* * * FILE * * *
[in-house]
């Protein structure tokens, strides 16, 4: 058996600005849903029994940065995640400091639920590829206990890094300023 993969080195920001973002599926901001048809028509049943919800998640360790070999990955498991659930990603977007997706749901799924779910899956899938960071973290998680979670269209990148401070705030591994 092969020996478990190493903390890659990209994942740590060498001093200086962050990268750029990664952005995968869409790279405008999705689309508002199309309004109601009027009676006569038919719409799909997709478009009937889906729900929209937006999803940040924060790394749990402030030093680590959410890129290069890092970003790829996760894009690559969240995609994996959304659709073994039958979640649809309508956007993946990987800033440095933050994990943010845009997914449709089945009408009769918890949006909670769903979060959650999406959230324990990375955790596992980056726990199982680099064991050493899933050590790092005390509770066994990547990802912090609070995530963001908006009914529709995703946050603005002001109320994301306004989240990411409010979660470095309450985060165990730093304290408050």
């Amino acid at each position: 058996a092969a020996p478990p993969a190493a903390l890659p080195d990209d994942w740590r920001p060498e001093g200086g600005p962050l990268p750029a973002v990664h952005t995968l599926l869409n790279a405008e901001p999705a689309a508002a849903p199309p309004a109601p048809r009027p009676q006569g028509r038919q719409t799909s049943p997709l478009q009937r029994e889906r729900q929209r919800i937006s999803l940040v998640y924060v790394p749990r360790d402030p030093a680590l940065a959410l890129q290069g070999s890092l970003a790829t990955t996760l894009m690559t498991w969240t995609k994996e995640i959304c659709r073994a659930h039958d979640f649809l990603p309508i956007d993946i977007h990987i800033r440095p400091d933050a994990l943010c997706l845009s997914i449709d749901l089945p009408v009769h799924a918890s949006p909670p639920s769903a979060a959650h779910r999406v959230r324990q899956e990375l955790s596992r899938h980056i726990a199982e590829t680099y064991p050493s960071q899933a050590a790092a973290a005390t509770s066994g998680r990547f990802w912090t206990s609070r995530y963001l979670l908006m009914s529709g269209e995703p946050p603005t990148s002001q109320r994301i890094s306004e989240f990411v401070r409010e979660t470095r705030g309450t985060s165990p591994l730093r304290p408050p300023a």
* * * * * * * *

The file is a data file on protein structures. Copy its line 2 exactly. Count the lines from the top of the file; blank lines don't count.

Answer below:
């Protein structure tokens, strides 16, 4: 058996600005849903029994940065995640400091639920590829206990890094300023 993969080195920001973002599926901001048809028509049943919800998640360790070999990955498991659930990603977007997706749901799924779910899956899938960071973290998680979670269209990148401070705030591994 092969020996478990190493903390890659990209994942740590060498001093200086962050990268750029990664952005995968869409790279405008999705689309508002199309309004109601009027009676006569038919719409799909997709478009009937889906729900929209937006999803940040924060790394749990402030030093680590959410890129290069890092970003790829996760894009690559969240995609994996959304659709073994039958979640649809309508956007993946990987800033440095933050994990943010845009997914449709089945009408009769918890949006909670769903979060959650999406959230324990990375955790596992980056726990199982680099064991050493899933050590790092005390509770066994990547990802912090609070995530963001908006009914529709995703946050603005002001109320994301306004989240990411409010979660470095309450985060165990730093304290408050």